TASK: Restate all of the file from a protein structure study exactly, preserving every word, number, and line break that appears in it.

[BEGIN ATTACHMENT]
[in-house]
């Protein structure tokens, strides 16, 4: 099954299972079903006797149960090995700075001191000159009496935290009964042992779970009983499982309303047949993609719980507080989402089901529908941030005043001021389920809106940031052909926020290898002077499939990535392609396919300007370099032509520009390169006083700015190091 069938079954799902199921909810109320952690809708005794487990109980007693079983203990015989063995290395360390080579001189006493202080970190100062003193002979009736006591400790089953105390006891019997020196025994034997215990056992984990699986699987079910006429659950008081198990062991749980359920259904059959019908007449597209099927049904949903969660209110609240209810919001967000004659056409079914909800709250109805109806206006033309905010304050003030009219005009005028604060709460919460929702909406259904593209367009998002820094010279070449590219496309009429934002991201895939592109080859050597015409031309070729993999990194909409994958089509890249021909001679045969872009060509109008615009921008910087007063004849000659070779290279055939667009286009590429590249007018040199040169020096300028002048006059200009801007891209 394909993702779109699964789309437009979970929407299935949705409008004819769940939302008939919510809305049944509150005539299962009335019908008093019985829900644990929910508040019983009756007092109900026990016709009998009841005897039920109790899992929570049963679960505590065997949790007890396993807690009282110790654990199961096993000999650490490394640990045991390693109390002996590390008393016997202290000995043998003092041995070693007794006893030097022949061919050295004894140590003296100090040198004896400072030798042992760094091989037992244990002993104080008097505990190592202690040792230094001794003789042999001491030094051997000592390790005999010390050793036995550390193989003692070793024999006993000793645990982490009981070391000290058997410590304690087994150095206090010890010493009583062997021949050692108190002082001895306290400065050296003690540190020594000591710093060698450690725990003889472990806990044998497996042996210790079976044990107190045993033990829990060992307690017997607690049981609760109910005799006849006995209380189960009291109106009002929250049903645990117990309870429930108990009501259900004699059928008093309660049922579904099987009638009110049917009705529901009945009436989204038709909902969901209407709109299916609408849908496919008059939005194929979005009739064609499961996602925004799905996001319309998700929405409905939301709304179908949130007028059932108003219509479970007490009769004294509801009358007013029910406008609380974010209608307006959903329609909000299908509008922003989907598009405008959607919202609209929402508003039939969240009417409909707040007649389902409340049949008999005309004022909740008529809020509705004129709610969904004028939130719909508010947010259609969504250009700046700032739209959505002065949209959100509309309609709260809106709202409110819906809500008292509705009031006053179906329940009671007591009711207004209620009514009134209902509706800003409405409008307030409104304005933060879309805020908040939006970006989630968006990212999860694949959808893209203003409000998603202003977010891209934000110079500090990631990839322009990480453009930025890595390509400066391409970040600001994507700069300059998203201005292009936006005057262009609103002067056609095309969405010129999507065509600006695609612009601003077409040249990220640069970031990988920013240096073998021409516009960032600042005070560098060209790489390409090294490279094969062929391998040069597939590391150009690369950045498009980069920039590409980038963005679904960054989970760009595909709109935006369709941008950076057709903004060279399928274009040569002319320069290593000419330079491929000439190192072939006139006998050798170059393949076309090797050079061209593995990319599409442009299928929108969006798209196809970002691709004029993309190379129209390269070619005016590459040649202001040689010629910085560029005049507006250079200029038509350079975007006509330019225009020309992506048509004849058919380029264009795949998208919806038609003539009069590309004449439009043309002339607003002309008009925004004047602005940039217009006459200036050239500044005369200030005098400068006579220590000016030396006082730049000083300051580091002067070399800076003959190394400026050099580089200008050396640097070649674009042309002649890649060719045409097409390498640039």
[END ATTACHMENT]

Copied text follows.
[in-house]
């Protein structure tokens, strides 16, 4: 099954299972079903006797149960090995700075001191000159009496935290009964042992779970009983499982309303047949993609719980507080989402089901529908941030005043001021389920809106940031052909926020290898002077499939990535392609396919300007370099032509520009390169006083700015190091 069938079954799902199921909810109320952690809708005794487990109980007693079983203990015989063995290395360390080579001189006493202080970190100062003193002979009736006591400790089953105390006891019997020196025994034997215990056992984990699986699987079910006429659950008081198990062991749980359920259904059959019908007449597209099927049904949903969660209110609240209810919001967000004659056409079914909800709250109805109806206006033309905010304050003030009219005009005028604060709460919460929702909406259904593209367009998002820094010279070449590219496309009429934002991201895939592109080859050597015409031309070729993999990194909409994958089509890249021909001679045969872009060509109008615009921008910087007063004849000659070779290279055939667009286009590429590249007018040199040169020096300028002048006059200009801007891209 394909993702779109699964789309437009979970929407299935949705409008004819769940939302008939919510809305049944509150005539299962009335019908008093019985829900644990929910508040019983009756007092109900026990016709009998009841005897039920109790899992929570049963679960505590065997949790007890396993807690009282110790654990199961096993000999650490490394640990045991390693109390002996590390008393016997202290000995043998003092041995070693007794006893030097022949061919050295004894140590003296100090040198004896400072030798042992760094091989037992244990002993104080008097505990190592202690040792230094001794003789042999001491030094051997000592390790005999010390050793036995550390193989003692070793024999006993000793645990982490009981070391000290058997410590304690087994150095206090010890010493009583062997021949050692108190002082001895306290400065050296003690540190020594000591710093060698450690725990003889472990806990044998497996042996210790079976044990107190045993033990829990060992307690017997607690049981609760109910005799006849006995209380189960009291109106009002929250049903645990117990309870429930108990009501259900004699059928008093309660049922579904099987009638009110049917009705529901009945009436989204038709909902969901209407709109299916609408849908496919008059939005194929979005009739064609499961996602925004799905996001319309998700929405409905939301709304179908949130007028059932108003219509479970007490009769004294509801009358007013029910406008609380974010209608307006959903329609909000299908509008922003989907598009405008959607919202609209929402508003039939969240009417409909707040007649389902409340049949008999005309004022909740008529809020509705004129709610969904004028939130719909508010947010259609969504250009700046700032739209959505002065949209959100509309309609709260809106709202409110819906809500008292509705009031006053179906329940009671007591009711207004209620009514009134209902509706800003409405409008307030409104304005933060879309805020908040939006970006989630968006990212999860694949959808893209203003409000998603202003977010891209934000110079500090990631990839322009990480453009930025890595390509400066391409970040600001994507700069300059998203201005292009936006005057262009609103002067056609095309969405010129999507065509600006695609612009601003077409040249990220640069970031990988920013240096073998021409516009960032600042005070560098060209790489390409090294490279094969062929391998040069597939590391150009690369950045498009980069920039590409980038963005679904960054989970760009595909709109935006369709941008950076057709903004060279399928274009040569002319320069290593000419330079491929000439190192072939006139006998050798170059393949076309090797050079061209593995990319599409442009299928929108969006798209196809970002691709004029993309190379129209390269070619005016590459040649202001040689010629910085560029005049507006250079200029038509350079975007006509330019225009020309992506048509004849058919380029264009795949998208919806038609003539009069590309004449439009043309002339607003002309008009925004004047602005940039217009006459200036050239500044005369200030005098400068006579220590000016030396006082730049000083300051580091002067070399800076003959190394400026050099580089200008050396640097070649674009042309002649890649060719045409097409390498640039």